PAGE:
Production of culture
[Below is a recent list Peterson wrote outlining the production of culture perspective. You can view it as an update to his ARS with N Anand. Pete wrote it to accompany a talk he gave and circulated it to some friends. I copy-edited/tagged it and am posting it with permission. If you know links for any of the non-tagged citations email me or put them in the comments and I will update the post. –Gabriel]
| Richard A. Peterson |
Examples of works written in the spirit of the Production of Culture Perspective
Created for the working conference
Euro-Pop: The Production and Consumption of a European Culture
Villa Vigoni, Lake Como, Italy 9-10 June, 2009
Richard A. Peterson
A. The production of culture perspective focuses on the ways in which the content of symbolic elements of culture are shaped by the systems within which they are created, distributed, evaluated, taught, and preserved. Initially practitioners of this perspective focused on the fabrication of expressive-symbol elements of culture such as art works, scientific research reports, popular culture, religious practices, legal judgments, journalism, and other parts of what are now often called “the culture industries”. More recently the perspective has been successfully applied to a range of quite different situations where the manipulation of symbols is a by-product rather than the purpose of the collective activity.
In the 1970s, when it emerged as a self-conscious perspective, it challenged the then-dominant idea that culture and social structure mirror each other. A symbiotic relationship between a singular functioning social system and its coherent overarching culture was then embraced by a wide range of theorists of contemporary society including most Marxists who distinguished between material structure versus superstructural values on the one hand and functionalists — among them Talcott Parsons. The former asserted that those who controlled the means of producing wealth shaped culture to fit their own class interests; the latter believed that a set of monolithic abstract values determined the shape of social structure. Breaking from these mirror views, the production perspective — like most of the other contemporary perspectives in cultural sociology — view both culture and social structure as elements in an ever-changing patchwork. In this view then culture is seen as not so much society-wide and virtually unchanging as it is situational and capable of rapid change.
A number of bellwether studies of the 1950s, ’60s and early ’70s exemplified aspects of what would become the production perspective. [See, for example, the studies discussed in section C. below.] Such studies illustrate the emerging production perspective in so far as they: a. Focus on the expressive aspects of culture rather than values, b. Explore the processes of symbol production, c. Use the tools of analysis initially developed in the study of organizations, occupations, networks, communities, and symbolic interaction, and d. Make possible comparisons across the diverse cites of culture creation.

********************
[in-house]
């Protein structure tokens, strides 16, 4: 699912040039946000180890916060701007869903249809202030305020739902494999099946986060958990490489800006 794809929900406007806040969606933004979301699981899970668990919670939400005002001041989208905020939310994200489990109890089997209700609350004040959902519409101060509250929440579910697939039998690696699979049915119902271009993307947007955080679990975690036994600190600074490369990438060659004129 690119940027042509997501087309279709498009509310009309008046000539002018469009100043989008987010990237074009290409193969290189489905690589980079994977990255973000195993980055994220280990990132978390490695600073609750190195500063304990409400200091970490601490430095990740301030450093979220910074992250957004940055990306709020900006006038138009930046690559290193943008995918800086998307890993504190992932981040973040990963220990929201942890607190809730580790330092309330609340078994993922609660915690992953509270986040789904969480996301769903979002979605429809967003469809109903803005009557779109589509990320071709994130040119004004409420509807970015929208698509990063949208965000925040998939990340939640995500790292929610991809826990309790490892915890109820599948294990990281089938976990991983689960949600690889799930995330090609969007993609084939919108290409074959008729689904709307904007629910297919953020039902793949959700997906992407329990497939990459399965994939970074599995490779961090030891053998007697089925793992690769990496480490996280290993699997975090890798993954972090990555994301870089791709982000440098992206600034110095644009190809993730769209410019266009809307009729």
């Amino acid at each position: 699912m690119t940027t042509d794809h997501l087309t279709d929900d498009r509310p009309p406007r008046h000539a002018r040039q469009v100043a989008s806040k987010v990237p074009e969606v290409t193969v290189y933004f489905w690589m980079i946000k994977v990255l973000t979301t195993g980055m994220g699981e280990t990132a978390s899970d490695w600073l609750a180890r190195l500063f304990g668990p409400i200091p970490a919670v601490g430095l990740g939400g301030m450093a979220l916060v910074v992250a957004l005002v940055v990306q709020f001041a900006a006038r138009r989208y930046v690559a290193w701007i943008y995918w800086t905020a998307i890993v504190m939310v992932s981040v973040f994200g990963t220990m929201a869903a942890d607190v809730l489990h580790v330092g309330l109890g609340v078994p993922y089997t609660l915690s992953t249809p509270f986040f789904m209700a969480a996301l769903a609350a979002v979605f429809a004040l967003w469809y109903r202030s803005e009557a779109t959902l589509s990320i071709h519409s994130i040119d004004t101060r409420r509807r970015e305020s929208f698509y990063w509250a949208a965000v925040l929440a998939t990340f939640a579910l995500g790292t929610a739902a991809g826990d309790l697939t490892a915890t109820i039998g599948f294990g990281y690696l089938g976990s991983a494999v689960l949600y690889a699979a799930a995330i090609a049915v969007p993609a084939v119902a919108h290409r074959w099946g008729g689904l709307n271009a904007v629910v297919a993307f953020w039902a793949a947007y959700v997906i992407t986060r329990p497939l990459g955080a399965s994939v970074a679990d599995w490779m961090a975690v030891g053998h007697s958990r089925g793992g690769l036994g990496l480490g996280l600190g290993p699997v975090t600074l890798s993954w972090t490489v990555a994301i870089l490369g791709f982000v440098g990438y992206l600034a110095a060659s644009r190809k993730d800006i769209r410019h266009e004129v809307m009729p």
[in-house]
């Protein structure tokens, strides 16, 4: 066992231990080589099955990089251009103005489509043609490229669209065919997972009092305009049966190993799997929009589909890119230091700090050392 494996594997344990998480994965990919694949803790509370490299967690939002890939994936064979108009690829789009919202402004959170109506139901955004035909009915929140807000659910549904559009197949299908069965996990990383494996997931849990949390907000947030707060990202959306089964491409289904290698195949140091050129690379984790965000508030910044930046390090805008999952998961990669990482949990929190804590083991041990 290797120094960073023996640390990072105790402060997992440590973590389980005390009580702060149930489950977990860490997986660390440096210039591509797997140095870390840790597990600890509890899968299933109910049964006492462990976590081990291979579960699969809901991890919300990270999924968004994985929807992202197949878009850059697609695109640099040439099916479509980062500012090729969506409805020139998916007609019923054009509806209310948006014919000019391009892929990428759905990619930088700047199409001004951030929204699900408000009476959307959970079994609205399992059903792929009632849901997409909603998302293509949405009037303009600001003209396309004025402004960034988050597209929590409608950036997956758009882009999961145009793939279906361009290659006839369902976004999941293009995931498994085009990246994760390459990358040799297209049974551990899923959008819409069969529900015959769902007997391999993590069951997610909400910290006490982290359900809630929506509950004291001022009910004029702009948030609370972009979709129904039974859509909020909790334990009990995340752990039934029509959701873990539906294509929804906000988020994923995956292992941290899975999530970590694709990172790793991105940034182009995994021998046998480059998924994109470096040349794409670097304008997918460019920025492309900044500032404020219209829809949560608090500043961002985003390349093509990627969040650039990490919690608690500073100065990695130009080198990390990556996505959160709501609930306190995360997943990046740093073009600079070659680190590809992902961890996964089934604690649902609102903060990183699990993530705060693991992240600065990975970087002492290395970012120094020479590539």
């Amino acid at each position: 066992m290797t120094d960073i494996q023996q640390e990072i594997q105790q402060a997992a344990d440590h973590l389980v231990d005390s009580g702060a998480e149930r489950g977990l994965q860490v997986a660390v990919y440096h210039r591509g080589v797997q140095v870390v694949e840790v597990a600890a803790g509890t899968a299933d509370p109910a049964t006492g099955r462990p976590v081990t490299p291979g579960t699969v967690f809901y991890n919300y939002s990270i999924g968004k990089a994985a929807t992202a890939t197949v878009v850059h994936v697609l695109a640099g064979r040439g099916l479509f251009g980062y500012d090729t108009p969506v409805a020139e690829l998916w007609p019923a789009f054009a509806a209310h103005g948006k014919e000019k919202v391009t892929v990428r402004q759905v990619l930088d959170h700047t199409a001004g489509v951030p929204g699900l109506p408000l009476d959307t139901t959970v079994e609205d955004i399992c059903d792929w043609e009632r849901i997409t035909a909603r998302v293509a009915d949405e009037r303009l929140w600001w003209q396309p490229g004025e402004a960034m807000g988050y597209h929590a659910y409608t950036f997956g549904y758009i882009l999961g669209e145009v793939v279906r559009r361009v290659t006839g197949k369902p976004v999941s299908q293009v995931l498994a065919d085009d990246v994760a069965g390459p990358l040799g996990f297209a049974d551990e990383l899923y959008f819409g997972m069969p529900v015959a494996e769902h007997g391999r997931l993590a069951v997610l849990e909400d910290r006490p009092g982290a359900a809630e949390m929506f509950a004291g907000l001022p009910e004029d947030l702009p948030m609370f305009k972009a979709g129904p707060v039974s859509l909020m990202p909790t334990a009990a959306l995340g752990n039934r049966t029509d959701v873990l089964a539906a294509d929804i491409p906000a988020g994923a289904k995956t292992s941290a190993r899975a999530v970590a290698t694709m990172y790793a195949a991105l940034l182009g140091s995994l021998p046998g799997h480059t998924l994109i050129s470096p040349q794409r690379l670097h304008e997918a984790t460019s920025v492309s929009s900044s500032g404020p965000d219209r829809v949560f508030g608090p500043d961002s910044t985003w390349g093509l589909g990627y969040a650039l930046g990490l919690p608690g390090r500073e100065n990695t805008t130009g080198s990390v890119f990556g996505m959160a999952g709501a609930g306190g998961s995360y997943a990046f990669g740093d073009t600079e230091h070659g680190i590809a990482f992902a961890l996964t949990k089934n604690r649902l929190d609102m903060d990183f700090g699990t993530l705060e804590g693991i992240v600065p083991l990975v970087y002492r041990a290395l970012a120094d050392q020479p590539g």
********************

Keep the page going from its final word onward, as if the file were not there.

While there was a scatter of provocative studies, not until publication in 1976 and 1978 of collections entitled The Production of Culture, edited by Richard A. Peterson and Lewis A. Coser respectively, did scholars collectively recognize that these and other scattered studies illustrated elements of culture being shaped in the mundane processes of their production. The empirical studies were drawn from sites as diverse as science laboratories, artist communities, and country music radio stations. Some authors have found it convenient to understand the dynamics of production in terms of six constraints or facets which include law and regulation, technology, industrial (field) organization, organizational form, career dynamics, and markets. (See sections D. and E. below.)
B. The most recent summary statement of the perspective (from which the statement above is largely drawn) is:
- Peterson, Richard A. and N. Anand 2004. “The Production of Culture Perspective.” Annual Review of Sociology. 30: 311-334.
C. Thirteen works that were very useful in the early formulation of one or all facets of the production perspective. Include:
- Mills, C. Wright. 1951. White Collar: The American Middle Class. New York: Oxford University Press.
- Selznick, Phillip. 1952. The Organizational Weapon: A Study of Bolshevik Strategy and Tactics. New York: McGraw-Hill.
- Stinchcombe, Arthur. 1959. “Bureaucratic and Craft Administration of Production.” Administrative Science Quarterly. 4:168-187.
- White, Lynn, Jr. 1962. Medieval Technology and Social Change. Oxford: Oxford University Press.
- Jacques, Ellul. 1964. The Technological Society. New York: Knopf.
- White, Harrison C. and Cynthia A. White. 1965. Canvases and Careers. New York: Wiley.
- Bourdieu, Pierre. 1967. “Systems of Education and Systems of Thought.” International Social Science Journal 19:338-358.
- Hirsch, Paul. 1972. “Processing Fads and Fashions.” American Journal of Sociology 77:639-659.
- Molotch, Harvey and Marilyn Lester. 1974 “News as Purposive Behavior.” American Sociological Review 39: 101-112.
- Crane, Diana. 1976. “Reward Systems in Art, Science and Religion.” American Behavioral Scientist 19:719-734.